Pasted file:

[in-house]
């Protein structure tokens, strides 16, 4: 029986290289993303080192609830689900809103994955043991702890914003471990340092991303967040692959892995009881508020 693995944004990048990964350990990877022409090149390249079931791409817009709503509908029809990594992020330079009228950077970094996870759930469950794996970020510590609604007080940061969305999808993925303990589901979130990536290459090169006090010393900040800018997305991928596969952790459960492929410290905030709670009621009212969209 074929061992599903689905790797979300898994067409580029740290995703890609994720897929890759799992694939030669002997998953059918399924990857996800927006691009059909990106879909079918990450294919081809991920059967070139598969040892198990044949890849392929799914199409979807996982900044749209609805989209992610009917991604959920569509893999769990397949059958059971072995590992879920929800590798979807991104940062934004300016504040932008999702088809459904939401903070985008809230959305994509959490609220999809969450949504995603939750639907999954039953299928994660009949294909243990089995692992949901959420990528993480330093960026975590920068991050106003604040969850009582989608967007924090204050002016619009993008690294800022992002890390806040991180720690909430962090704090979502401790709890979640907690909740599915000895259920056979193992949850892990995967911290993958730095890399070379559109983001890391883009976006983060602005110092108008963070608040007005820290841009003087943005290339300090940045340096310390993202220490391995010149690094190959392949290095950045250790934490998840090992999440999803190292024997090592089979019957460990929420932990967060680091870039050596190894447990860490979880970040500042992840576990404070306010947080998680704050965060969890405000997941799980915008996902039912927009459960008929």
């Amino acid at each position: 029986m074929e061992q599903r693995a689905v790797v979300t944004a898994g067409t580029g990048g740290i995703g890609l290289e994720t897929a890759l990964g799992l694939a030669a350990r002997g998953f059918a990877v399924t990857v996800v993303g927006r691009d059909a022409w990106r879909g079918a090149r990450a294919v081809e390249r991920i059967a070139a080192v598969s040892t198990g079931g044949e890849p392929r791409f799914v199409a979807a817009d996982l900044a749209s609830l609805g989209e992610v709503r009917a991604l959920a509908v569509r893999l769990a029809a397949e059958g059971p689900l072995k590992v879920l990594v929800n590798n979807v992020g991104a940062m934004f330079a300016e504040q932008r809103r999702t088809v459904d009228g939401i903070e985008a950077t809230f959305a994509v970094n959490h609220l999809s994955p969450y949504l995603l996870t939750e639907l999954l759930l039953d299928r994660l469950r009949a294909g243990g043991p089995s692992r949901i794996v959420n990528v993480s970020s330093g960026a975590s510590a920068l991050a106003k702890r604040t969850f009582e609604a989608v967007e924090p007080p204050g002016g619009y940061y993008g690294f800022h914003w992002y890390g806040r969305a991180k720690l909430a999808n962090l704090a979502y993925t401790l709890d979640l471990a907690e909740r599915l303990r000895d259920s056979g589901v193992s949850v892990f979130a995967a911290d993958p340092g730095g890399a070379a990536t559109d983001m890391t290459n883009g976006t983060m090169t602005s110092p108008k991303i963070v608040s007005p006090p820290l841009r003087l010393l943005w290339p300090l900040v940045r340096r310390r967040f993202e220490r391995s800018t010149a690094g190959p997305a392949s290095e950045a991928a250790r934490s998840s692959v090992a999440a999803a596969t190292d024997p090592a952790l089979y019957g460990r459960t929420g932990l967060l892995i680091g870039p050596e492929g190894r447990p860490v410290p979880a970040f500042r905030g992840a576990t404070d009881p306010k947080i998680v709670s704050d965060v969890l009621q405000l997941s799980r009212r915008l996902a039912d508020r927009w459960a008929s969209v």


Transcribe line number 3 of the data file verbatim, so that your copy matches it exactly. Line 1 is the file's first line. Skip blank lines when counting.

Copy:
């Amino acid at each position: 029986m074929e061992q599903r693995a689905v790797v979300t944004a898994g067409t580029g990048g740290i995703g890609l290289e994720t897929a890759l990964g799992l694939a030669a350990r002997g998953f059918a990877v399924t990857v996800v993303g927006r691009d059909a022409w990106r879909g079918a090149r990450a294919v081809e390249r991920i059967a070139a080192v598969s040892t198990g079931g044949e890849p392929r791409f799914v199409a979807a817009d996982l900044a749209s609830l609805g989209e992610v709503r009917a991604l959920a509908v569509r893999l769990a029809a397949e059958g059971p689900l072995k590992v879920l990594v929800n590798n979807v992020g991104a940062m934004f330079a300016e504040q932008r809103r999702t088809v459904d009228g939401i903070e985008a950077t809230f959305a994509v970094n959490h609220l999809s994955p969450y949504l995603l996870t939750e639907l999954l759930l039953d299928r994660l469950r009949a294909g243990g043991p089995s692992r949901i794996v959420n990528v993480s970020s330093g960026a975590s510590a920068l991050a106003k702890r604040t969850f009582e609604a989608v967007e924090p007080p204050g002016g619009y940061y993008g690294f800022h914003w992002y890390g806040r969305a991180k720690l909430a999808n962090l704090a979502y993925t401790l709890d979640l471990a907690e909740r599915l303990r000895d259920s056979g589901v193992s949850v892990f979130a995967a911290d993958p340092g730095g890399a070379a990536t559109d983001m890391t290459n883009g976006t983060m090169t602005s110092p108008k991303i963070v608040s007005p006090p820290l841009r003087l010393l943005w290339p300090l900040v940045r340096r310390r967040f993202e220490r391995s800018t010149a690094g190959p997305a392949s290095e950045a991928a250790r934490s998840s692959v090992a999440a999803a596969t190292d024997p090592a952790l089979y019957g460990r459960t929420g932990l967060l892995i680091g870039p050596e492929g190894r447990p860490v410290p979880a970040f500042r905030g992840a576990t404070d009881p306010k947080i998680v709670s704050d965060v969890l009621q405000l997941s799980r009212r915008l996902a039912d508020r927009w459960a008929s969209v």